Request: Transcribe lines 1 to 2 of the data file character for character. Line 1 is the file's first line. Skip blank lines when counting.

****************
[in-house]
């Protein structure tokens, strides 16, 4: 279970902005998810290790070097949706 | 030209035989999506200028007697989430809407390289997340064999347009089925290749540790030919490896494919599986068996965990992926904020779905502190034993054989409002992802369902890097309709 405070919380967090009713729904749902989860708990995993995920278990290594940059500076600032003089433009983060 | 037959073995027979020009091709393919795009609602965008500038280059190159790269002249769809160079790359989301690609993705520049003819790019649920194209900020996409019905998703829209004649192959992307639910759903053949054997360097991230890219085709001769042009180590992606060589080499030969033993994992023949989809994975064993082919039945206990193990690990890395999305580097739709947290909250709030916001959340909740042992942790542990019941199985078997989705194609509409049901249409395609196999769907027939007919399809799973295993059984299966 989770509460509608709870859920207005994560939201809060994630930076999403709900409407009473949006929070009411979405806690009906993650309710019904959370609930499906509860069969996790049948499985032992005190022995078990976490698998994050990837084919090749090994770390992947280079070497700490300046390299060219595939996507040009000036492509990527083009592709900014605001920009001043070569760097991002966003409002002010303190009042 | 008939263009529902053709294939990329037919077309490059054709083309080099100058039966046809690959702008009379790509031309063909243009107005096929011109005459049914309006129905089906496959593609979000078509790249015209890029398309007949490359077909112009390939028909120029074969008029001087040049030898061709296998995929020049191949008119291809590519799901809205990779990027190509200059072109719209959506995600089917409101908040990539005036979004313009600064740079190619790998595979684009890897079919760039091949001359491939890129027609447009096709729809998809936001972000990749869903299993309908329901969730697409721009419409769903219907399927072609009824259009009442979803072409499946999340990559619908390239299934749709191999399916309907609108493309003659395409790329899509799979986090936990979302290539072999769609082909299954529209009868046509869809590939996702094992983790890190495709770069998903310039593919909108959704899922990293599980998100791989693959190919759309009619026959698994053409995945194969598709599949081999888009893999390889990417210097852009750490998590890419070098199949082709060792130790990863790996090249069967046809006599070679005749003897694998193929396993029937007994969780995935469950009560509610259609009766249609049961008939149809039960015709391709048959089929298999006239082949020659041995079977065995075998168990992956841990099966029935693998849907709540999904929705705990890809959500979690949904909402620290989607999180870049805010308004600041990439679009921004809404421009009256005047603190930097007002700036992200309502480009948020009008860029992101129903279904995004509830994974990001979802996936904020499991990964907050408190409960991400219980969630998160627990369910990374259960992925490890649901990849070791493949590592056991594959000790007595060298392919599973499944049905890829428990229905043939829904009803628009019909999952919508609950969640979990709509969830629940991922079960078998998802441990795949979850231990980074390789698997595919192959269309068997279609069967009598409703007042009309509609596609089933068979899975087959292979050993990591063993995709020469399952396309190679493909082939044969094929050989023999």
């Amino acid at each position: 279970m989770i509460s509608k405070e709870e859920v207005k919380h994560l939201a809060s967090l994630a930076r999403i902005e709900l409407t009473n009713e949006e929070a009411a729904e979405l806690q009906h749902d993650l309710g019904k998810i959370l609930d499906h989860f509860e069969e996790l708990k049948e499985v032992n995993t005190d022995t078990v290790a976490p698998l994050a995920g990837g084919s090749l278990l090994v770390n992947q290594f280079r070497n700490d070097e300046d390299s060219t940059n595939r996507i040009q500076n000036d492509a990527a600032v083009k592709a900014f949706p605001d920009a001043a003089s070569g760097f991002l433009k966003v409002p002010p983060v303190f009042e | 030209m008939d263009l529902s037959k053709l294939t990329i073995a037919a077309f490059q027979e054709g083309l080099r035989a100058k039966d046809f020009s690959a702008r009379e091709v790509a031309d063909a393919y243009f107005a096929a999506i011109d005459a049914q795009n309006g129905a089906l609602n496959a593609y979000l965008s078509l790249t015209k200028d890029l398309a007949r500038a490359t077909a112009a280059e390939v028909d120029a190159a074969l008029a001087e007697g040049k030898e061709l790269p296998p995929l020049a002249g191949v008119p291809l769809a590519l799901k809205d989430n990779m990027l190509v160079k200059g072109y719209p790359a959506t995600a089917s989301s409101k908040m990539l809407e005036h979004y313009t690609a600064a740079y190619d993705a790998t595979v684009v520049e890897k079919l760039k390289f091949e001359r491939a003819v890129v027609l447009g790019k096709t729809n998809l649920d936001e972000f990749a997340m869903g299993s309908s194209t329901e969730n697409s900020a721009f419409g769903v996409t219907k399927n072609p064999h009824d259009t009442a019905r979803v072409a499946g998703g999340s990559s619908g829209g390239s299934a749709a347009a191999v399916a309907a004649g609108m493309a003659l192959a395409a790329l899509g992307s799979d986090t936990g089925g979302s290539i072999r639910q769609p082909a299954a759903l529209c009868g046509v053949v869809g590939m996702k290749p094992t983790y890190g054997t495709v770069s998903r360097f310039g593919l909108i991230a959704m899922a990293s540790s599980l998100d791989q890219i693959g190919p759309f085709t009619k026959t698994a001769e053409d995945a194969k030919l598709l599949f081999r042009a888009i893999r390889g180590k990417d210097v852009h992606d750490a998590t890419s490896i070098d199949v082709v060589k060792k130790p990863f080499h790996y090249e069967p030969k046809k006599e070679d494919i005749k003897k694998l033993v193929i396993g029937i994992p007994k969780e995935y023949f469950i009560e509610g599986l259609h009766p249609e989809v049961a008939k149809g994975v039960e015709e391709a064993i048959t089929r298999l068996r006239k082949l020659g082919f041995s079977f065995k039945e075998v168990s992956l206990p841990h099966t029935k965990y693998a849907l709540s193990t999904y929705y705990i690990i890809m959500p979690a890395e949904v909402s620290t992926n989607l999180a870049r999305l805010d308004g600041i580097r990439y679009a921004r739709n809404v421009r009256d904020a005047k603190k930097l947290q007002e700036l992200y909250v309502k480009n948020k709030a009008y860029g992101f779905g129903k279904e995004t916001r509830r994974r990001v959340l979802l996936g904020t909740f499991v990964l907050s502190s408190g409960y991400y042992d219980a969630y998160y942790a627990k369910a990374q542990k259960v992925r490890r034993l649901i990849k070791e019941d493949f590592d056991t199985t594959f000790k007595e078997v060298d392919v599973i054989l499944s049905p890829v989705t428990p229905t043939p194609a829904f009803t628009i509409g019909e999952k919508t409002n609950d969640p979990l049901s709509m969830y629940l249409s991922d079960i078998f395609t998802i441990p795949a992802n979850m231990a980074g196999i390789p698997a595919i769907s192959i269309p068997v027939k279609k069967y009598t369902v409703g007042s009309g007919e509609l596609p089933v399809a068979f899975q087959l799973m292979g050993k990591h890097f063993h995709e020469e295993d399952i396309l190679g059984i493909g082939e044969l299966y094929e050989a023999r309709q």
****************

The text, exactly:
[in-house]
């Protein structure tokens, strides 16, 4: 279970902005998810290790070097949706 | 030209035989999506200028007697989430809407390289997340064999347009089925290749540790030919490896494919599986068996965990992926904020779905502190034993054989409002992802369902890097309709 405070919380967090009713729904749902989860708990995993995920278990290594940059500076600032003089433009983060 | 037959073995027979020009091709393919795009609602965008500038280059190159790269002249769809160079790359989301690609993705520049003819790019649920194209900020996409019905998703829209004649192959992307639910759903053949054997360097991230890219085709001769042009180590992606060589080499030969033993994992023949989809994975064993082919039945206990193990690990890395999305580097739709947290909250709030916001959340909740042992942790542990019941199985078997989705194609509409049901249409395609196999769907027939007919399809799973295993059984299966 989770509460509608709870859920207005994560939201809060994630930076999403709900409407009473949006929070009411979405806690009906993650309710019904959370609930499906509860069969996790049948499985032992005190022995078990976490698998994050990837084919090749090994770390992947280079070497700490300046390299060219595939996507040009000036492509990527083009592709900014605001920009001043070569760097991002966003409002002010303190009042 | 008939263009529902053709294939990329037919077309490059054709083309080099100058039966046809690959702008009379790509031309063909243009107005096929011109005459049914309006129905089906496959593609979000078509790249015209890029398309007949490359077909112009390939028909120029074969008029001087040049030898061709296998995929020049191949008119291809590519799901809205990779990027190509200059072109719209959506995600089917409101908040990539005036979004313009600064740079190619790998595979684009890897079919760039091949001359491939890129027609447009096709729809998809936001972000990749869903299993309908329901969730697409721009419409769903219907399927072609009824259009009442979803072409499946999340990559619908390239299934749709191999399916309907609108493309003659395409790329899509799979986090936990979302290539072999769609082909299954529209009868046509869809590939996702094992983790890190495709770069998903310039593919909108959704899922990293599980998100791989693959190919759309009619026959698994053409995945194969598709599949081999888009893999390889990417210097852009750490998590890419070098199949082709060792130790990863790996090249069967046809006599070679005749003897694998193929396993029937007994969780995935469950009560509610259609009766249609049961008939149809039960015709391709048959089929298999006239082949020659041995079977065995075998168990992956841990099966029935693998849907709540999904929705705990890809959500979690949904909402620290989607999180870049805010308004600041990439679009921004809404421009009256005047603190930097007002700036992200309502480009948020009008860029992101129903279904995004509830994974990001979802996936904020499991990964907050408190409960991400219980969630998160627990369910990374259960992925490890649901990849070791493949590592056991594959000790007595060298392919599973499944049905890829428990229905043939829904009803628009019909999952919508609950969640979990709509969830629940991922079960078998998802441990795949979850231990980074390789698997595919192959269309068997279609069967009598409703007042009309509609596609089933068979899975087959292979050993990591063993995709020469399952396309190679493909082939044969094929050989023999």